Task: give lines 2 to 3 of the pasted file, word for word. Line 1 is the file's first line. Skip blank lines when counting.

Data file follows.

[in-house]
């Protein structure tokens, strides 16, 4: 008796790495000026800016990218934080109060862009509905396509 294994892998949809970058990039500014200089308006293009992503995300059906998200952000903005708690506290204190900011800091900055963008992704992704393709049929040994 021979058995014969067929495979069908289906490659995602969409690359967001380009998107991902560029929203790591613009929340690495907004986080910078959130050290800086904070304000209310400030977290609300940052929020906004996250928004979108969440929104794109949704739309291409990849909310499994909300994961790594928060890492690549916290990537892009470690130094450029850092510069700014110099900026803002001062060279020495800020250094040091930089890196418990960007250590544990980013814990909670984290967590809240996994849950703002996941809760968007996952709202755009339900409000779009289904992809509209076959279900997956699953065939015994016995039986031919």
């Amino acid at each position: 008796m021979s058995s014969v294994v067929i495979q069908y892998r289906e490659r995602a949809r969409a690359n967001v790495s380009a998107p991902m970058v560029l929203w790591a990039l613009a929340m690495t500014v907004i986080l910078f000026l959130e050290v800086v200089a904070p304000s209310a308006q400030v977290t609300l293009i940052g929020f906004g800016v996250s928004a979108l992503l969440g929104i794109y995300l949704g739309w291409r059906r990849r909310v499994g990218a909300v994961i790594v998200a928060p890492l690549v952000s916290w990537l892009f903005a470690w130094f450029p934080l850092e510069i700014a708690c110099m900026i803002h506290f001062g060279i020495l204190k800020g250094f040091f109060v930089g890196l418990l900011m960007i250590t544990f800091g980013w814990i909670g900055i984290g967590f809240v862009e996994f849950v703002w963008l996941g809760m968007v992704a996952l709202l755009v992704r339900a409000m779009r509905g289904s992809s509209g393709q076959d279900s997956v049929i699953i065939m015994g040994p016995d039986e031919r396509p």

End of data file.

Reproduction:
């Protein structure tokens, strides 16, 4: 008796790495000026800016990218934080109060862009509905396509 294994892998949809970058990039500014200089308006293009992503995300059906998200952000903005708690506290204190900011800091900055963008992704992704393709049929040994 021979058995014969067929495979069908289906490659995602969409690359967001380009998107991902560029929203790591613009929340690495907004986080910078959130050290800086904070304000209310400030977290609300940052929020906004996250928004979108969440929104794109949704739309291409990849909310499994909300994961790594928060890492690549916290990537892009470690130094450029850092510069700014110099900026803002001062060279020495800020250094040091930089890196418990960007250590544990980013814990909670984290967590809240996994849950703002996941809760968007996952709202755009339900409000779009289904992809509209076959279900997956699953065939015994016995039986031919």
């Amino acid at each position: 008796m021979s058995s014969v294994v067929i495979q069908y892998r289906e490659r995602a949809r969409a690359n967001v790495s380009a998107p991902m970058v560029l929203w790591a990039l613009a929340m690495t500014v907004i986080l910078f000026l959130e050290v800086v200089a904070p304000s209310a308006q400030v977290t609300l293009i940052g929020f906004g800016v996250s928004a979108l992503l969440g929104i794109y995300l949704g739309w291409r059906r990849r909310v499994g990218a909300v994961i790594v998200a928060p890492l690549v952000s916290w990537l892009f903005a470690w130094f450029p934080l850092e510069i700014a708690c110099m900026i803002h506290f001062g060279i020495l204190k800020g250094f040091f109060v930089g890196l418990l900011m960007i250590t544990f800091g980013w814990i909670g900055i984290g967590f809240v862009e996994f849950v703002w963008l996941g809760m968007v992704a996952l709202l755009v992704r339900a409000m779009r509905g289904s992809s509209g393709q076959d279900s997956v049929i699953i065939m015994g040994p016995d039986e031919r396509p």